The Sunday 3: Passion, history and hope

Do what you love and love what you do.

The message never gets old and if you’re around me for any length of time you’re going to hear it over and over. Ask what makes you come alive and go do that!

My question to you: Why would you do anything else? Why would you want to simply exist when you could live life abundantly? It’s a valid question for every facet of your life: job, home, church, friends.

It sounds so simple — and, seriously, it is — but it is amazing what happens when you are in the wheelhouse where your passion thrives. It’s the difference between being content and happy, between having a full cup and one that is overflowing.

“Passion is the spark for your fuse,” John Mason says. “One person with passion makes a greater impact than the passive force of ninety-nine who have only interest.”

It’s not enough to just be in the right ballpark, you need to find the right seat! If you’re still searching for the right seat, here are suggestions on narrowing down the section, row and specific seat.

Do not feel condemned if you can’t seem to get out of the rut. Condemnation keeps you in the rut, but praise gives you a hope and a future. When you feel condemnation, start to remind yourself of these things.

  • I am the head and not the tail. (Deuteronomy 28:13).
  • I will be at the top, never at the bottom. (NIV).
  • No weapon formed against me shall prosper. (Isaiah 54:17).
  • He has provided me with a hope and a future. (Jeremiah 29:11).

It’s time to end your layover and find your passion. Don’t walk around the ballpark aimlessly. Get out of the rut and go where the peace is.

Fifty years ago, Americans came together.

It was a moment in time that the world watched together. If you were around then, you watched as Walter Cronkite narrated the pictures beaming back to earth as if it was Christmas morning.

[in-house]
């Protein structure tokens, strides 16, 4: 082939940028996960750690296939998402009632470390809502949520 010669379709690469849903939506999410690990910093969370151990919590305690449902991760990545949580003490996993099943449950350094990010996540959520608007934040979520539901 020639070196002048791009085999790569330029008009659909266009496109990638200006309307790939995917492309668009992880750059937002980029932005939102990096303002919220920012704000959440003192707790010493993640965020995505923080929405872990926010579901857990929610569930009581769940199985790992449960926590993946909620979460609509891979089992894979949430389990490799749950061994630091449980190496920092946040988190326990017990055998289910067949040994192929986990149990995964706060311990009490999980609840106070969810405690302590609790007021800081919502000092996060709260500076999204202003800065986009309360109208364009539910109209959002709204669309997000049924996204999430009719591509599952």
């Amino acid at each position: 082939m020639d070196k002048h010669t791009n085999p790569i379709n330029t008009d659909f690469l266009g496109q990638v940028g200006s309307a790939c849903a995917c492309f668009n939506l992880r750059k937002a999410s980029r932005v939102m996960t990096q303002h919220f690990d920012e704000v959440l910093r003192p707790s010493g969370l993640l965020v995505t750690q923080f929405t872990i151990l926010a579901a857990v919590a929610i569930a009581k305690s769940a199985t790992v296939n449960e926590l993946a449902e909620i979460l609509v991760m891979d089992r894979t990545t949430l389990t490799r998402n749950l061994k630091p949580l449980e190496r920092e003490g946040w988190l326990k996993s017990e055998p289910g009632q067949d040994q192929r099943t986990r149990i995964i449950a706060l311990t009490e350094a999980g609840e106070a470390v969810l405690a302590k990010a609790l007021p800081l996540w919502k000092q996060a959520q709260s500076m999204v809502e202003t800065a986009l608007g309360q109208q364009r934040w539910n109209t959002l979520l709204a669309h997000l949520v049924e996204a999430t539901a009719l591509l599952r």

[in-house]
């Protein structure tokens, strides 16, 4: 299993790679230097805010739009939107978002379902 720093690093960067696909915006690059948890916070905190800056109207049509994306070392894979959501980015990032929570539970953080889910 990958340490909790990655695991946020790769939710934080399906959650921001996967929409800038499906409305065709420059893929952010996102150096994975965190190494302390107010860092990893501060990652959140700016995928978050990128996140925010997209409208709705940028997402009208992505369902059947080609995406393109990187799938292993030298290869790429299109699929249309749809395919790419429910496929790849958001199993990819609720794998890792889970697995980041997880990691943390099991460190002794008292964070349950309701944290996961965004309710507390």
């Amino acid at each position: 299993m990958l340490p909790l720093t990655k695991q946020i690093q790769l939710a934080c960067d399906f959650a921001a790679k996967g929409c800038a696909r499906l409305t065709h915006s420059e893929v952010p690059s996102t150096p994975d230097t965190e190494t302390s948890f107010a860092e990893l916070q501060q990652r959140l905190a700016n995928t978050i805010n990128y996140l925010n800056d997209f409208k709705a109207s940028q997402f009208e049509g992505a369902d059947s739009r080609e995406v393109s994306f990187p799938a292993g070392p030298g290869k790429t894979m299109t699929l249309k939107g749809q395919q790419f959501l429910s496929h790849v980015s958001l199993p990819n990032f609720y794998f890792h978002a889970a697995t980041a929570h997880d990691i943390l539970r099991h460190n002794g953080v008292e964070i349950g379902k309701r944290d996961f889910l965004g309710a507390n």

Americans had won the race to the moon and everyone watched anxiously and restlessly as Neil Armstrong and Buzz Aldrin directed their spaceship to the surface of the moon, then stepped out onto the lunar surface.

The trip culminated a dream of a president, whose goal and deadline set into motion thousands of people working on a singular mission.

America must revisit the passion, unity and mission that our elders keenly understood. To do that, however, Americans must recognize and understand that We Are Americans First.

It means putting aside differences and pride, acknowledging the mission is tantamount and refusing to compromise principle while bending on preference. Men landed on the moon in 1969 because prevailing minds put aside their preferences and focused on the mission at hand.

Politicians, pastors, businessmen and leaders of all sorts would do well to study that process and take heed.

Finally, this Sunday, you must have hope.

Today more than ever, hope must be part of your life. It gives you the strength to reach for tomorrow and the power to drive you to the next challenge.

Without hope, you have no future. Without hope, you’re stuck in the muck and mire. Without hope, the sickness, failure, rejection and fear will remain your world.

Yet, as long as there is life, there is hope. In his book, The Hope Quotient, pastor Ray Johnston says: “…when you have hope, anything is possible.” Further, he expounds:

  • Hope liberates. Hope releases you from your past.
  • Hope motivates. Hope helps you bounce back.
  • Hope initiates. Hope sets you free to dream.
  • Hope activates. Hope is the fuel that makes the world a better place.

You can’t give up as long as you have hope. It’s a never-say-die attitude and it’s contagious.

Discouragement and despair are destructive and deadly tools. Hope is the antidote and the cure. That’s why one of the greatest gifts you can pass on to a friend, a co-worker, a family member or someone you care about is the gift of hope.

Keep the candle burning. Pass on hope this week!

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